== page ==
Notes Continued:  From the school, we drove down Broadway Street to the jail. This substantial building had heavy steel doors and steel bared windows (Fig. 08). The judge's office was in the front and six steel cells housed Rhyolite's rowdier residences in the rear. The window at the back of the building was as twice as wide as the side windows, and provided a "picture window" view looking over the full valley below the town (Fig. 09). Other foundations along this road were the remains of the adobe Dance Hall and a saloon. Turning and heading up Esmeralda Road there was a building of a residence that may have once been a brothel (Fig. 10). This large, two room house was built in 1905. Further up this road was an area that was referred to as "Nob Hill" where the 'rich folks' lived. All that's left of the Taylor home is the Chimney. The rest of this house survives in Beatty. Next we visited the Cook Bank and the Overbury Buildings (below).
(Fig. 08)
(Fig. 09)

(Fig. 10)

Cook & Co. Bank: The Bank of John S. Cook & Company (Figs. 11, 12 & 13) was first established in 1905 by John S. Cook, as a private bank, and with a capital of $50,000. Constructed in 1907 at a cost of nearly $90,000, the three-story John S Cook & Company Building was located on the southwest corner of Golden and Broadway (Ramsey Corner) Streets and was the tallest building in town. Completed and opened for business in January, 1908, the first floor housed the J S Cook banking corporation, which was shortly absorbed by the First National Bank of Rhyolite, Nevada. It had two vaults, marble floors imported from Italy, mahogany woodwork, electric lights, telephones, and inside plumbing.Brokers' offices utilized most of the second and third floors, while the town’s post office occupied the basement. The post office was the last business to leave the town in 1919. The collage in (Fig. 13) show some of the detail of the once magnificent building. Is also shows the sidewalk that ran down the street in front of the entrance (lower right). The lower left picture in the collage shows the remains of the Jewelry store that was attached to the building.

The Overbury Building: In 1907, Rhyolite resident John Overbury returned from a trip to Europe and built one of the most modern buildings in the west. The Overbury Building (Figs. 14, 15 & 16) was a grand, three-story structure that opened in June of 1907. The cost of the building is said to have been $50,000. It was built of rock and concrete and had modern plumbing, fire plugs and fire hoses on every floor, electric wiring and a 5,000 gallon water tank on the roof. The stone was cut from a quarry just north of town.  It housed more than 25 elegant offices. The building was located on Golden Street midway between Broadway and Colorado across from the Porter Store. The First National Bank of Rhyolite, Nevada was housed in the Overbury Building prior to locating in the John S Cook & Co. building a year later. The building also housed a jewelry store. Note: After the town was deserted, a mining company came in and took the stones of the Overbury Building and ground them up to fine power to get the gold out. That's one of the reasons it is in even worse shape than the rest.

The Porter Brothers Store: Built in 1906, the Porter brothers had three stores in California. The Porter brothers were successful merchants in the Southern California mining town of Randsburg, and when Rhyolite hit the news, they headed across the desert to open a branch in the new mining city. Operating their first store in a tent in April 1905, they quickly graduated to a wood frame building in June,. In August of 1906 construction began on a 30 x 80 cut stone store building with a basement that cost $10,000 (Figs. 17 & 18). It opened with a dance on November 12. Grand plate glass windows and a door filled the now empty opening. You could buy anything here, mining supplies, can food, pillows and blankets, etc. They then turned the wooden building into a furniture store. They also had a lumber yard and warehouse. The picture in (Fig. 18) shows the wooden framing behind the front facade. Only three and a half years later, on May 14, 1910, the store closed. H.D. Porter remained behind as the town's postmaster until the post office closed in 1918. Last, at the top of Golden Street (map - Fig. 02) was the Las Vegas & Tonopah Depot. (See below)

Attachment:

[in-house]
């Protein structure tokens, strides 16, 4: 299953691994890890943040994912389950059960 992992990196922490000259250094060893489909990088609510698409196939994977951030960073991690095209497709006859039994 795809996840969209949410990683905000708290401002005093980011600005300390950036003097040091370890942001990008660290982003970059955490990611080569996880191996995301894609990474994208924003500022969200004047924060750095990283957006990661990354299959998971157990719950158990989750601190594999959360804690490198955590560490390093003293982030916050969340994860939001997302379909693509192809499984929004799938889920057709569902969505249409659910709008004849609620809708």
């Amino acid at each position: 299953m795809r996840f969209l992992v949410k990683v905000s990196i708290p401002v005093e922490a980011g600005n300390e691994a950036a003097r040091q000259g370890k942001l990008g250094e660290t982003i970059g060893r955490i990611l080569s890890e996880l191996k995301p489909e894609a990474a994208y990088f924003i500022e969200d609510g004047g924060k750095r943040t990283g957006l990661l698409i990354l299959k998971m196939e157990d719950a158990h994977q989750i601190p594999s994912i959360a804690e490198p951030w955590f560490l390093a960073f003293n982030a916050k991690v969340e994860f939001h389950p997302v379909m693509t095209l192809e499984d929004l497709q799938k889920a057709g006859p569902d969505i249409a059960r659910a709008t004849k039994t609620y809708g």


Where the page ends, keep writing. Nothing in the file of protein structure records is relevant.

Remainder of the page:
(Fig. 11)
(Fig. 12)
(Fig. 13)

(Fig. 14)
(Fig. 15)
(Fig. 16)

(Fig. 17)

(Fig. 18)
The Las Vegas & Tonopah Depot: To this day, it is probably fitting that the Las Vegas & Tonopah Depot (Figs. 19 & 20) is still the best preserved structure in town. It was completed in 1908, at a reported cost of $130,000, equivalent to about $3,470,000 in 2017 when adjusted for inflation. The California mission style depot is built of cut stone that was hauled from Las Vegas. The upper floor was used as housing for ticket agents and other depot employees. The first train into Rhyolite was in December of 1906. There were separate waiting areas and baggage rooms for the men and women, men on the left and women on the right. The second railroad line into Rhyolite was the Goldfield Bullfrog line in June of 1907. The last one, using the tracks of the G&B was the Tonoph Tidewater. The Las Vegas Tonopah Railroad stopped its passenger service to Rhyolite in 1916. Over the years the building has served a variety of businesses, including museum and a casino. (Fig. 20) shows the rear of the building. Behind the depot there is an old Los Angles & Salt Lake Union Pacific caboose (Figs. 21, 22, 23). (Fig. 22) shows the inside of the caboose. Just beyond the Depot there is the remains of another slowly deteriorating residence (Fig. 24).

After several hours touring the town, before heading to Beatty for lunch, we drove to the Bullfrog Cemetery (see Fig. 02). Click here for cemetery pictures and information ... Bullfrog-Rhyolite Cemetery.

(Fig. 19)
(Fig. 20)
(Fig. 21)
(Fig. 22)
(Fig. 23)
(Fig. 24)